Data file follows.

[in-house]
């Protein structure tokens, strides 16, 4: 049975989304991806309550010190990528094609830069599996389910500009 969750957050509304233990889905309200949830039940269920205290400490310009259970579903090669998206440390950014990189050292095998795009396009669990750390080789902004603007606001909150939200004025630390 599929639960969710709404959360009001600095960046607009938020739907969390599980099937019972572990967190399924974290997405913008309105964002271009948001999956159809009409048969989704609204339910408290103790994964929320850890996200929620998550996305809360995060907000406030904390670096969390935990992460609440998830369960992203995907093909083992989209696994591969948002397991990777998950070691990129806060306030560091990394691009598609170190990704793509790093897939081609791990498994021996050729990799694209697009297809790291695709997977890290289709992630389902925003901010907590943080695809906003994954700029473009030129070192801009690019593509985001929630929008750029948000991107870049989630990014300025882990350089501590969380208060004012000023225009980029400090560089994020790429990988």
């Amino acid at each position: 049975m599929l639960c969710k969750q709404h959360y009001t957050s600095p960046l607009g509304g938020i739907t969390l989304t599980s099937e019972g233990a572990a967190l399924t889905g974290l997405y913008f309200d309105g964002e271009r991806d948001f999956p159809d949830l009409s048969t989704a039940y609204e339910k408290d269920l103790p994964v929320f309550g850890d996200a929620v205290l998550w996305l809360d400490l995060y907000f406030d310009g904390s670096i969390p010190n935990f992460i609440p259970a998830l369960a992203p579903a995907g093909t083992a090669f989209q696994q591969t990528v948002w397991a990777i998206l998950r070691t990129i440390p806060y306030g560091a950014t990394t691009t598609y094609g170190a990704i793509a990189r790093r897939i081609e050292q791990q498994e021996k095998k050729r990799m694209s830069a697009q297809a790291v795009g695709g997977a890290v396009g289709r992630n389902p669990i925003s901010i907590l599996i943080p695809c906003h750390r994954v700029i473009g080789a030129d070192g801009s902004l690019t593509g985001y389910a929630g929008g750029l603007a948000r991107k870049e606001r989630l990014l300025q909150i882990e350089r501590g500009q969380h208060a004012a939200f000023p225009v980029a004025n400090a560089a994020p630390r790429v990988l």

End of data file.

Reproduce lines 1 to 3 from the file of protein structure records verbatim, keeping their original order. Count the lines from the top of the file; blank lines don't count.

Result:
[in-house]
């Protein structure tokens, strides 16, 4: 049975989304991806309550010190990528094609830069599996389910500009 969750957050509304233990889905309200949830039940269920205290400490310009259970579903090669998206440390950014990189050292095998795009396009669990750390080789902004603007606001909150939200004025630390 599929639960969710709404959360009001600095960046607009938020739907969390599980099937019972572990967190399924974290997405913008309105964002271009948001999956159809009409048969989704609204339910408290103790994964929320850890996200929620998550996305809360995060907000406030904390670096969390935990992460609440998830369960992203995907093909083992989209696994591969948002397991990777998950070691990129806060306030560091990394691009598609170190990704793509790093897939081609791990498994021996050729990799694209697009297809790291695709997977890290289709992630389902925003901010907590943080695809906003994954700029473009030129070192801009690019593509985001929630929008750029948000991107870049989630990014300025882990350089501590969380208060004012000023225009980029400090560089994020790429990988």
């Amino acid at each position: 049975m599929l639960c969710k969750q709404h959360y009001t957050s600095p960046l607009g509304g938020i739907t969390l989304t599980s099937e019972g233990a572990a967190l399924t889905g974290l997405y913008f309200d309105g964002e271009r991806d948001f999956p159809d949830l009409s048969t989704a039940y609204e339910k408290d269920l103790p994964v929320f309550g850890d996200a929620v205290l998550w996305l809360d400490l995060y907000f406030d310009g904390s670096i969390p010190n935990f992460i609440p259970a998830l369960a992203p579903a995907g093909t083992a090669f989209q696994q591969t990528v948002w397991a990777i998206l998950r070691t990129i440390p806060y306030g560091a950014t990394t691009t598609y094609g170190a990704i793509a990189r790093r897939i081609e050292q791990q498994e021996k095998k050729r990799m694209s830069a697009q297809a790291v795009g695709g997977a890290v396009g289709r992630n389902p669990i925003s901010i907590l599996i943080p695809c906003h750390r994954v700029i473009g080789a030129d070192g801009s902004l690019t593509g985001y389910a929630g929008g750029l603007a948000r991107k870049e606001r989630l990014l300025q909150i882990e350089r501590g500009q969380h208060a004012a939200f000023p225009v980029a004025n400090a560089a994020p630390r790429v990988l």